"...The jury found that the towns sabotaged people considered threats, that the police departments harassed and intimidated nonbelievers, and that local officials denied services to new residents from outside the faith....

    "“The critical thing to pay attention to is in the politically charged rhetoric of religious liberty, what’s often left in the background is that fact that no theocracy may exist in the United States, and in [Colorado City, Ariz., and Hildale, Utah] you had government operating as pure theocracy,” [constitutional law] Professor [Marci] Hamilton [of Yeshiva University] says. “In other words, you had to be a true believer to have the firetruck show up at your burning house.”"

  • kbolino||

    “In other words, you had to be a true believer to have the firetruck show up at your burning house.”

    That would seem to be a genuine 1A violation, but I'm not sure what it has to do with prosecuting polygamy.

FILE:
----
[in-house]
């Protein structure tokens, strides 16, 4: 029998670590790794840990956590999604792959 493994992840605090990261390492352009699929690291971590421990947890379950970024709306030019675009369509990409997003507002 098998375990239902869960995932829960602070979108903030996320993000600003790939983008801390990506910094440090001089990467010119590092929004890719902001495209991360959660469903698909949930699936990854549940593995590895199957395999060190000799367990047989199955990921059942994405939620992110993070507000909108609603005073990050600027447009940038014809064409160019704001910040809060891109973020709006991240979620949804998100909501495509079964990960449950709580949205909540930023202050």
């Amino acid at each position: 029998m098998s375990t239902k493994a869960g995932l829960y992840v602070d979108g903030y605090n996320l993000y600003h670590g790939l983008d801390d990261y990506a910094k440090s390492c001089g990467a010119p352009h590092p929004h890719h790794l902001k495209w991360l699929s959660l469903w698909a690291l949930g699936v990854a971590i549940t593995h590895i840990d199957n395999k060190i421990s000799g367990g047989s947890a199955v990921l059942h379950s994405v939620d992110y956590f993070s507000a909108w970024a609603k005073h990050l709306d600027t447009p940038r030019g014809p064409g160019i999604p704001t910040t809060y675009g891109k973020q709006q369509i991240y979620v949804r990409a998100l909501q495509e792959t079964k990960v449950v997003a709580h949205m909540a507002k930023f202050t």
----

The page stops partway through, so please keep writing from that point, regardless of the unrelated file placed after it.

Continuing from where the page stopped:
• Notorious UGCC||

    OK, then, talk amongst yourselves.

  • SIV||

  • Tak Kak||

    Even more proof that he's basically Hitler.

  • Notorious UGCC||

    "Students say there is no place for Trump on this diverse campus"

    An accurate paraphrase, I'm afraid.

    ""There's hate in that pavilion," says protester Sophia Sarabia. "We believe with our prayer and our drums, we can overcome this hate with love. God is love.""

    Good going, Sophia, you just earned Trump a million votes. Now celebrate by taking a shower.

  • JFree||

    What we really need is an anti-crony immigration program for CEO's to drive down the price of CEO's. For every CEO like Zuckerberg/etc who advocates for their little pet exploitation visa, we allow the immigration of 4 cheaper/smarter CEO's from overseas - and they can each bring in five executives/etc to either start a business here or clean out the exec offices wherever they are hired. US CEO's are paid 5-10x more than CEO's in other countries. US CEO's are far more out of touch with their own workforces (foreign CEO's are often ashamed to collect huge bonuses just for laying off other employees - and their pay levels are much (like multiples) closer to the average employee). They are far friendlier to shareholders because foreign CEO's didn't manage to crony their own governments into milking the options trough so freely. They actually deliver almost identical results in terms of profit increase over time - in the context of usually far more difficult circumstances (smaller markets, more regulation, etc).